At three years old, my daughter MacKenzie became best buddies with a little blond boy named Jacob. Jacob was blind. But MacKenzie was unphased, and embraced Jacob into her world without hesitation. 

It never occurred to MacKenzie that Jacob’s condition could be limiting in any way. She saw no handicap, and no label. So they played, swam, caught bugs, and ran around outdoors just as any two children would do. 

Some years later, MacKenzie met Annabel, a rough and tumble child with twigs in her hair and a wildish glint in her eye. ‘He’s coming over later,’ she announced one day through a mouthful of peanut butter and jelly. I was confused but tried to be subtle. ‘Annabel? Isn’t she, er… a girl? ’

‘No,’ she replied. ‘He’s a he.’

‘Oh,’ said I nonchalantly, secretly congratulating myself for being so cool and progressive. ‘You mean he thinks he’s a boy.’ 

MacKenzie tried to be patient. ‘No, mama. He is a boy.’

I was struck how MacKenzie honored Annabel’s identity, not only in front of him, but also when speaking about him in third person. If someone made a disparaging comment about Annabel, MacKenzie would boldly come to his defense. If someone called him a ‘her’ behind his back, she’d quietly yet firmly correct it. 

At seven she had not yet been exposed to the politically correct approaches to gender identification. She’d not been formally taught about ‘diversity’. So her attitude was natural, not learned. 

Yesterday I asked her more about this. ‘All things are different. That is just a fact,’ she said. ‘But it’s not for me to say what is ok and what is not ok,’ she paused while considering her words. ‘See, I can hate the taste of beans. I can say beans suck as if that were the ultimate truth; or I can realize that beans suck for me, not for you. Who am I to say what beans really are?’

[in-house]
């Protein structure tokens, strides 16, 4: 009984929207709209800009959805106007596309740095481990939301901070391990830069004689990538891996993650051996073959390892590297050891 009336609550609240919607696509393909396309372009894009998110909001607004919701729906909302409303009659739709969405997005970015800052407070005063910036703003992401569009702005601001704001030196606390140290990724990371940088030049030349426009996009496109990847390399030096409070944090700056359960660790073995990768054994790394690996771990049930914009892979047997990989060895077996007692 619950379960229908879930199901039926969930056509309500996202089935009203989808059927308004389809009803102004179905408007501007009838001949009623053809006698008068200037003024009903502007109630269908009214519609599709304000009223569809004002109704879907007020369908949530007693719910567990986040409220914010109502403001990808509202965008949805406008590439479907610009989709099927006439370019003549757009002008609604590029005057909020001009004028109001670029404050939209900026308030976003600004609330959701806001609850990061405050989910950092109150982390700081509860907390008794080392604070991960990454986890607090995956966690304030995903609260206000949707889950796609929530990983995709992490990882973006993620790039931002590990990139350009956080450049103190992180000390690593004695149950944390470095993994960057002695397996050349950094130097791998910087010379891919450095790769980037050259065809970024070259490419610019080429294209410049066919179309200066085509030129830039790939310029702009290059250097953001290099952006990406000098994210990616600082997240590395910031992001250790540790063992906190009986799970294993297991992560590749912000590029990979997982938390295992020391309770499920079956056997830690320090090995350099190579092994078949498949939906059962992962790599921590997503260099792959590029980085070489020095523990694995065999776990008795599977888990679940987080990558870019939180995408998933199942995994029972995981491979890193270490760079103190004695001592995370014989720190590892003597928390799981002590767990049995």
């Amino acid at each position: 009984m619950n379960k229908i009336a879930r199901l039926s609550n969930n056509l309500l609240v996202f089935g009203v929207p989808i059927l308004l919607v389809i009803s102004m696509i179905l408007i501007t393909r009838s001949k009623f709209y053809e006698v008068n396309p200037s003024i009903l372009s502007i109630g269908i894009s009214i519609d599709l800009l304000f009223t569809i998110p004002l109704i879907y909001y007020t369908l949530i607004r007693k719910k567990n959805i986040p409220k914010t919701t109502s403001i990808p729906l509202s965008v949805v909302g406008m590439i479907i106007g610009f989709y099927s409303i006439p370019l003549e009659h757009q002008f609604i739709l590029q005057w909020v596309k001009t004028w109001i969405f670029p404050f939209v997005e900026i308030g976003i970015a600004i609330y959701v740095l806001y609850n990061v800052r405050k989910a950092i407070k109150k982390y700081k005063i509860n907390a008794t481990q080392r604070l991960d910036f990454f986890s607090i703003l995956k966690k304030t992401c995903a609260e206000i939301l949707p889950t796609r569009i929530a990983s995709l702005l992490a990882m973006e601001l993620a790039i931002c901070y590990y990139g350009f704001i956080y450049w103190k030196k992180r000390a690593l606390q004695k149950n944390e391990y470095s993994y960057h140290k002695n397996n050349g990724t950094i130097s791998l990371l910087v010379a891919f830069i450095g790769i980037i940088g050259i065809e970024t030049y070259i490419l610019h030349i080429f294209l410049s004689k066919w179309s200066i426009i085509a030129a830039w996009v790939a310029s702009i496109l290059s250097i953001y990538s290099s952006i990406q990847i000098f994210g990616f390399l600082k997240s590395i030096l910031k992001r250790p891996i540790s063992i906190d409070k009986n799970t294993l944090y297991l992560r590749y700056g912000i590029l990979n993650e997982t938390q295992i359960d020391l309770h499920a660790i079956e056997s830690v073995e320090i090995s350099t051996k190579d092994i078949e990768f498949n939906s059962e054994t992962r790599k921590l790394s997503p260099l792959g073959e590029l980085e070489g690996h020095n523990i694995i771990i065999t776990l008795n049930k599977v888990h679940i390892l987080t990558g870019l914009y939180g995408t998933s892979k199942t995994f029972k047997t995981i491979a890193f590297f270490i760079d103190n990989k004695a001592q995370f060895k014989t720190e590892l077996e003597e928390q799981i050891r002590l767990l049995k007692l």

She is describing what LinkedIn executive and Conscious Business author Fred Kofman coins as the ‘knower vs. learner’ mindset. The knower mindset aligns with fear, and holds opinion as fact. The learner mindset navigates through curiosity, and is grounded in what Kofman calls ‘ontological’ humility.     

My perspective is that even though MacKenzie’s attitude feels like ‘no big deal’ to her, it is an enlightened way to live in the world. It’s not that she is inclusive—which requires acknowledging differences, and then embracing them. It’s that she recognizes difference is inherent to the whole. In other words she is not buying into separation. 

MacKenzie now attends an amazing interdisciplinary arts boarding high school. The school touts a student body representing over 30 countries, and dozens of languages and religions. As a community of highly creative students, they naturally respect diversity in sexual orientation and gender identification. 

One of MacKenzie’s hometown friends is a transgender girl, meaning she was born into a male body, yet identifies as a girl. Another left the country, had a sex change, and is now happier than she’s ever been. Another has just come out. Mac tells her friends’ stories and victories with the same equanimity as when speaking of their summer vacation. 

She has been a stalwart teacher to me about the real meaning of diversity and inclusion. In her world, and in the world of those like her, identifying differences (if even to celebrate them) is less important than living inside a world view that accepts difference as a basic existential fact, just like gravity. Difference is not something to ‘grapple’ with.

Yet even with her impeccable modeling, I’ve been slow to catch up. Last week seven transgender women entered the horse paddock to experience the work of EQUUS. While MacKenzie instilled in me a commitment to examine my own prejudice, I had to admit that the transgender population ‘perplexed’ me — a judgment cloaked in intellectualism. I had little curiosity. I was in effect being a ‘knower’.

So what the horses and the women showed to me was profoundly humbling.